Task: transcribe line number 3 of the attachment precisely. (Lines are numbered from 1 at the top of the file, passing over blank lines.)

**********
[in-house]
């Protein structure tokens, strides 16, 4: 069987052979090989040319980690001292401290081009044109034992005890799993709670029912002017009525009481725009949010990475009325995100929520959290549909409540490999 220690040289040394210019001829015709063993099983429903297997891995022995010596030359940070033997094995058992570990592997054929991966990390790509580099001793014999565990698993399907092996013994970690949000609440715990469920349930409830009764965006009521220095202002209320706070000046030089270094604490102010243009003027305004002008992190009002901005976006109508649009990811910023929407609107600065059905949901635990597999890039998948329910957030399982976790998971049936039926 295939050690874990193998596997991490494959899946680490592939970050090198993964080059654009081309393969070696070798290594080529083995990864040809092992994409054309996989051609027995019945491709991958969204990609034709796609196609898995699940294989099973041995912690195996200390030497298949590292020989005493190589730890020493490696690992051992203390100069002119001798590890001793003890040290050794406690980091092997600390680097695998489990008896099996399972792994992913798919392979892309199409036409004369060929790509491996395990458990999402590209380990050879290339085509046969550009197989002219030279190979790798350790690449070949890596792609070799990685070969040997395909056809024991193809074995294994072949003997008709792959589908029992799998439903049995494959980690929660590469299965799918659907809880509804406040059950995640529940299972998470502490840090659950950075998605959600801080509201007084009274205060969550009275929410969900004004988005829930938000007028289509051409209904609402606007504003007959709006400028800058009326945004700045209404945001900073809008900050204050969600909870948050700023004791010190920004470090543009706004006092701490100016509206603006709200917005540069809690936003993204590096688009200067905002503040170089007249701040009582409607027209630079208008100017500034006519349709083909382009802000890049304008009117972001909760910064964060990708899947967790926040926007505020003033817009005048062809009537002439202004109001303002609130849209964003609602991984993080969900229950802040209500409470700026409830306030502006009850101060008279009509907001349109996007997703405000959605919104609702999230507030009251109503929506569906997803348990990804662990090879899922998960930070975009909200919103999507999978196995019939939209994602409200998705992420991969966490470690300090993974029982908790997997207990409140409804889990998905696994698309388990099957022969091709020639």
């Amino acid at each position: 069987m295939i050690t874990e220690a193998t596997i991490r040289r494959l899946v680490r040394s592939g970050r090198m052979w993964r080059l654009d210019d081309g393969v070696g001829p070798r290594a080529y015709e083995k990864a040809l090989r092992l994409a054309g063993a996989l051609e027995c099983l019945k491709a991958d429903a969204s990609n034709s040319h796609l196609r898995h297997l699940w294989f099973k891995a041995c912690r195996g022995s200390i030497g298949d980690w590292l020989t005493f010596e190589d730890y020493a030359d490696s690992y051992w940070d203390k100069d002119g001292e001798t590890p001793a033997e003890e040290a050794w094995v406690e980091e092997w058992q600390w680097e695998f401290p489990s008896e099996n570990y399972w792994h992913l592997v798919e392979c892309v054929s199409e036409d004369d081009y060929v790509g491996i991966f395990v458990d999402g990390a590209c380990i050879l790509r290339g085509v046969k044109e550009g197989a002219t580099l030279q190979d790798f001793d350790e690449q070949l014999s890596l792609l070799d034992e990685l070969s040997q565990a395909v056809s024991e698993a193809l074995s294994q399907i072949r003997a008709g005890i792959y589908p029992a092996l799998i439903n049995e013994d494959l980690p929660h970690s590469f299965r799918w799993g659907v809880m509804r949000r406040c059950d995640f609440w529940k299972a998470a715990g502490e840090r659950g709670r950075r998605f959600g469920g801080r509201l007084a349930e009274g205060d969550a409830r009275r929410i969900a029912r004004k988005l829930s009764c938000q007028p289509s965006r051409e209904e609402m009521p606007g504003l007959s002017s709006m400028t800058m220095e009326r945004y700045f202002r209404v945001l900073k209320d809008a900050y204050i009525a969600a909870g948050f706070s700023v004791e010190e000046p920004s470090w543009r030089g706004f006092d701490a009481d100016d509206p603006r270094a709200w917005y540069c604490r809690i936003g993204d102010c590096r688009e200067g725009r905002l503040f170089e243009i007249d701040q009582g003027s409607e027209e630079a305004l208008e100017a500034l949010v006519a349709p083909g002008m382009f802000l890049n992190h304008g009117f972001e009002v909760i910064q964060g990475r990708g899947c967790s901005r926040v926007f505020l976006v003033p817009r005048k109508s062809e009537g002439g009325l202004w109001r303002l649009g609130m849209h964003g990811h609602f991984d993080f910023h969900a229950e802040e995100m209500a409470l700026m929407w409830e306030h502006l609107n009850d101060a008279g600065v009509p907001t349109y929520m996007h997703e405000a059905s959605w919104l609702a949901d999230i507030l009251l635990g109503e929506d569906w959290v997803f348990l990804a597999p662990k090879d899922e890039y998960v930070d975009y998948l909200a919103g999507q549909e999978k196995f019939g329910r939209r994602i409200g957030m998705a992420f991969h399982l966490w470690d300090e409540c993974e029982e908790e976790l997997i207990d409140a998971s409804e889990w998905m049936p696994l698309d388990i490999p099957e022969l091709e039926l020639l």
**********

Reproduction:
């Amino acid at each position: 069987m295939i050690t874990e220690a193998t596997i991490r040289r494959l899946v680490r040394s592939g970050r090198m052979w993964r080059l654009d210019d081309g393969v070696g001829p070798r290594a080529y015709e083995k990864a040809l090989r092992l994409a054309g063993a996989l051609e027995c099983l019945k491709a991958d429903a969204s990609n034709s040319h796609l196609r898995h297997l699940w294989f099973k891995a041995c912690r195996g022995s200390i030497g298949d980690w590292l020989t005493f010596e190589d730890y020493a030359d490696s690992y051992w940070d203390k100069d002119g001292e001798t590890p001793a033997e003890e040290a050794w094995v406690e980091e092997w058992q600390w680097e695998f401290p489990s008896e099996n570990y399972w792994h992913l592997v798919e392979c892309v054929s199409e036409d004369d081009y060929v790509g491996i991966f395990v458990d999402g990390a590209c380990i050879l790509r290339g085509v046969k044109e550009g197989a002219t580099l030279q190979d790798f001793d350790e690449q070949l014999s890596l792609l070799d034992e990685l070969s040997q565990a395909v056809s024991e698993a193809l074995s294994q399907i072949r003997a008709g005890i792959y589908p029992a092996l799998i439903n049995e013994d494959l980690p929660h970690s590469f299965r799918w799993g659907v809880m509804r949000r406040c059950d995640f609440w529940k299972a998470a715990g502490e840090r659950g709670r950075r998605f959600g469920g801080r509201l007084a349930e009274g205060d969550a409830r009275r929410i969900a029912r004004k988005l829930s009764c938000q007028p289509s965006r051409e209904e609402m009521p606007g504003l007959s002017s709006m400028t800058m220095e009326r945004y700045f202002r209404v945001l900073k209320d809008a900050y204050i009525a969600a909870g948050f706070s700023v004791e010190e000046p920004s470090w543009r030089g706004f006092d701490a009481d100016d509206p603006r270094a709200w917005y540069c604490r809690i936003g993204d102010c590096r688009e200067g725009r905002l503040f170089e243009i007249d701040q009582g003027s409607e027209e630079a305004l208008e100017a500034l949010v006519a349709p083909g002008m382009f802000l890049n992190h304008g009117f972001e009002v909760i910064q964060g990475r990708g899947c967790s901005r926040v926007f505020l976006v003033p817009r005048k109508s062809e009537g002439g009325l202004w109001r303002l649009g609130m849209h964003g990811h609602f991984d993080f910023h969900a229950e802040e995100m209500a409470l700026m929407w409830e306030h502006l609107n009850d101060a008279g600065v009509p907001t349109y929520m996007h997703e405000a059905s959605w919104l609702a949901d999230i507030l009251l635990g109503e929506d569906w959290v997803f348990l990804a597999p662990k090879d899922e890039y998960v930070d975009y998948l909200a919103g999507q549909e999978k196995f019939g329910r939209r994602i409200g957030m998705a992420f991969h399982l966490w470690d300090e409540c993974e029982e908790e976790l997997i207990d409140a998971s409804e889990w998905m049936p696994l698309d388990i490999p099957e022969l091709e039926l020639l």